Plaintiff argues that it has a viable claim for unfair competition relating to the FLIGHT 001 mark under Section 43(a)(1)(A) because that section does not explicitly require a party to have used or continue to use a mark. But courts in the Second Circuit have rejected this interpretation. "Although the language of Section 43(a) imposes a requirement of 'use [ ] in commerce' only on the infringing mark, courts impose the requirement that an unregistered trademark in which a plaintiff claims a protectable interest must likewise be used in commerce." De Beers LV Trademark Ltd. v. DeBeers Diamond Syndicate, Inc., 2005 WL 1164073, at *7 (S.D.N.Y. May 18, 2005). See also Punchgini, 482 F.3d at 153-54 (rejecting unfair competition claim under Section 43(a)(1)(A) where plaintiff had abandoned use of the mark in the United States). Genesee Brewing does not hold otherwise. That case explained that an unfair competition claim under Section 43(a)(1)(A) could apply to generic marks, but by no means eliminated the general requirement of prior and continuing usage to establish priority of right.*fn15
In this case, the original Pan Am operated a Flight 1 from 1942 to 1981. But, as noted above, the original Pan Am never used the term "Flight 1" to distinguish its services from those offered by other airlines or companies; and in any event, it permanently discontinued the flight in 1981 and sold the line to United Airlines in 1985.*fn16 Nor has plaintiff demonstrated that the term Flight 001 is so associated with Pan Am that use of the FLIGHT 001 mark-without any accompanying references to Pan Am-constitutes a representation that the source of the goods or services is Pan Am.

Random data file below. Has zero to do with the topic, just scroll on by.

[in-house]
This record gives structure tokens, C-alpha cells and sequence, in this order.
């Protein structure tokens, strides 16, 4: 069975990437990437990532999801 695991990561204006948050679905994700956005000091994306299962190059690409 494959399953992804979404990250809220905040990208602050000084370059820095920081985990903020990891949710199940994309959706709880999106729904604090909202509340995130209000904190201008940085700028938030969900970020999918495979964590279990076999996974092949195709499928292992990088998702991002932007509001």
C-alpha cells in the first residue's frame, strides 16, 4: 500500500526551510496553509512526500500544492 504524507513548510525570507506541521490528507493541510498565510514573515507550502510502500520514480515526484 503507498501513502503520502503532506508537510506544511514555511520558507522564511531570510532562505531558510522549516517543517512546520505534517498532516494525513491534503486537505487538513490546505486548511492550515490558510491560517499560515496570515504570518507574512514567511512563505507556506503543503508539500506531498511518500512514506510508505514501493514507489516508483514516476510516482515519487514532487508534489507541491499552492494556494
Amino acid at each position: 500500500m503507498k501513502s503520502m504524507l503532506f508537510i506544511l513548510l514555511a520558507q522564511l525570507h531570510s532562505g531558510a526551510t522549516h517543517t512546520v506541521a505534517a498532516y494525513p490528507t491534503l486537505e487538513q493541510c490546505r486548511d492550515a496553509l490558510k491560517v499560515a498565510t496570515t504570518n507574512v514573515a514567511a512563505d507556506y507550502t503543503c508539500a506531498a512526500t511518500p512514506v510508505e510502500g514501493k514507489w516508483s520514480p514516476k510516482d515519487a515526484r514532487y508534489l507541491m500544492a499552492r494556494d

For these reasons, plaintiff has not demonstrated that it is likely to succeed on its Section 43(a)(1)(A) unfair competition claim based on defendants' current use of the FLIGHT 001 mark.
E. Trademark Dilution
Plaintiff asserts a claim under the Federal Trademark Dilution Act, codified as section 43(c) of the amended Lanham Act, 15 U.S.C. § 1125(c). Section 43(c) provides:
Subject to the principles of equity, the owner of a famous mark that is distinctive, inherently or through acquired distinctiveness, shall be entitled to an injunction against another person who, at any time after the owner's mark has become famous, commences use of a mark or trade name in commerce that is likely to cause dilution by blurring or dilution by tarnishment of the famous mark, regardless of the presence or absence of actual or likely confusion, of competition, or of actual economic injury. 15 U.S.C. §1125(c)(1).*fn17 To prevail on a claim of trademark dilution, plaintiff must show that its mark is "famous" and that defendants' subsequent use of the mark (or similar marks) in commerce is likely to cause dilution by blurring or dilution by tarnishment. Here, plaintiff alleges dilution by blurring, which is defined in the statute as an "association arising from the similarity between a mark or trade name and a famous mark that impairs the distinctiveness of the famous mark." 15 U.S.C. § 1125(c)(2)(B). Dilution by blurring has also been defined as "diminishing the capacity of the mark to identify and distinguish goods and services." Savin Corp. v. Savin Group, 391 F.3d 439, 449 (2d Cir. 2004).